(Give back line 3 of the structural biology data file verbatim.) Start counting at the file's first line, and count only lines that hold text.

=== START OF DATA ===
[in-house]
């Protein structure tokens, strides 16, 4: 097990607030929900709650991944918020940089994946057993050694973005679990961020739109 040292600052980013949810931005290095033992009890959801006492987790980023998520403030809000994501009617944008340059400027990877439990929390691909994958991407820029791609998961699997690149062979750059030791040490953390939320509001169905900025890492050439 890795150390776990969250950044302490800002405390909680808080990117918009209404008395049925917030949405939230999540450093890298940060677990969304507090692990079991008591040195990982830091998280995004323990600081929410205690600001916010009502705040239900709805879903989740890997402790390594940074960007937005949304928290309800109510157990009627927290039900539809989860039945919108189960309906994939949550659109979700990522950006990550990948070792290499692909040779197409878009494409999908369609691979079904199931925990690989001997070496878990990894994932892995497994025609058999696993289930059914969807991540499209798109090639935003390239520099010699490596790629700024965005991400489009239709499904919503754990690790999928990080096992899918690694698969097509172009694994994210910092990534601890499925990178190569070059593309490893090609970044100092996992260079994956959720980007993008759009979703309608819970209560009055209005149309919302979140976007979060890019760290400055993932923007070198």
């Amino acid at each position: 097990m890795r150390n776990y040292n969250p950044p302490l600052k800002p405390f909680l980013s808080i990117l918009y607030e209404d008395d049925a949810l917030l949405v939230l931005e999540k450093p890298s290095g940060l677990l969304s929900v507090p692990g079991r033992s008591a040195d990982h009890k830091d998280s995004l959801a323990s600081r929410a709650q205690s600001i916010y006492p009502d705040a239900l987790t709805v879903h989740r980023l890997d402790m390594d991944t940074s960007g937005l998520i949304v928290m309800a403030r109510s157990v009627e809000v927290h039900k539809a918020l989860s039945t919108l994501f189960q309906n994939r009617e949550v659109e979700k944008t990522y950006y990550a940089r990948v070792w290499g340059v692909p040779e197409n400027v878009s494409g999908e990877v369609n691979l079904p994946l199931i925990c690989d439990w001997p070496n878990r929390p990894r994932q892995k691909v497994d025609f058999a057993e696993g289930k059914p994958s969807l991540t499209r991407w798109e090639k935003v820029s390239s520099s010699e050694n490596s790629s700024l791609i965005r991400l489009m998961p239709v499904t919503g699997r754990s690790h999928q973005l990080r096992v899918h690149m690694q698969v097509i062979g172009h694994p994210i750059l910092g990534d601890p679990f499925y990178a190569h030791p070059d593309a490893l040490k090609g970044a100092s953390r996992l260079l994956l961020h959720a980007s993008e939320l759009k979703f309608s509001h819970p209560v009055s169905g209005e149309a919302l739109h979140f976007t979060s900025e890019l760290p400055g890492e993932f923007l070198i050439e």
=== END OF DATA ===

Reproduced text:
């Amino acid at each position: 097990m890795r150390n776990y040292n969250p950044p302490l600052k800002p405390f909680l980013s808080i990117l918009y607030e209404d008395d049925a949810l917030l949405v939230l931005e999540k450093p890298s290095g940060l677990l969304s929900v507090p692990g079991r033992s008591a040195d990982h009890k830091d998280s995004l959801a323990s600081r929410a709650q205690s600001i916010y006492p009502d705040a239900l987790t709805v879903h989740r980023l890997d402790m390594d991944t940074s960007g937005l998520i949304v928290m309800a403030r109510s157990v009627e809000v927290h039900k539809a918020l989860s039945t919108l994501f189960q309906n994939r009617e949550v659109e979700k944008t990522y950006y990550a940089r990948v070792w290499g340059v692909p040779e197409n400027v878009s494409g999908e990877v369609n691979l079904p994946l199931i925990c690989d439990w001997p070496n878990r929390p990894r994932q892995k691909v497994d025609f058999a057993e696993g289930k059914p994958s969807l991540t499209r991407w798109e090639k935003v820029s390239s520099s010699e050694n490596s790629s700024l791609i965005r991400l489009m998961p239709v499904t919503g699997r754990s690790h999928q973005l990080r096992v899918h690149m690694q698969v097509i062979g172009h694994p994210i750059l910092g990534d601890p679990f499925y990178a190569h030791p070059d593309a490893l040490k090609g970044a100092s953390r996992l260079l994956l961020h959720a980007s993008e939320l759009k979703f309608s509001h819970p209560v009055s169905g209005e149309a919302l739109h979140f976007t979060s900025e890019l760290p400055g890492e993932f923007l070198i050439e």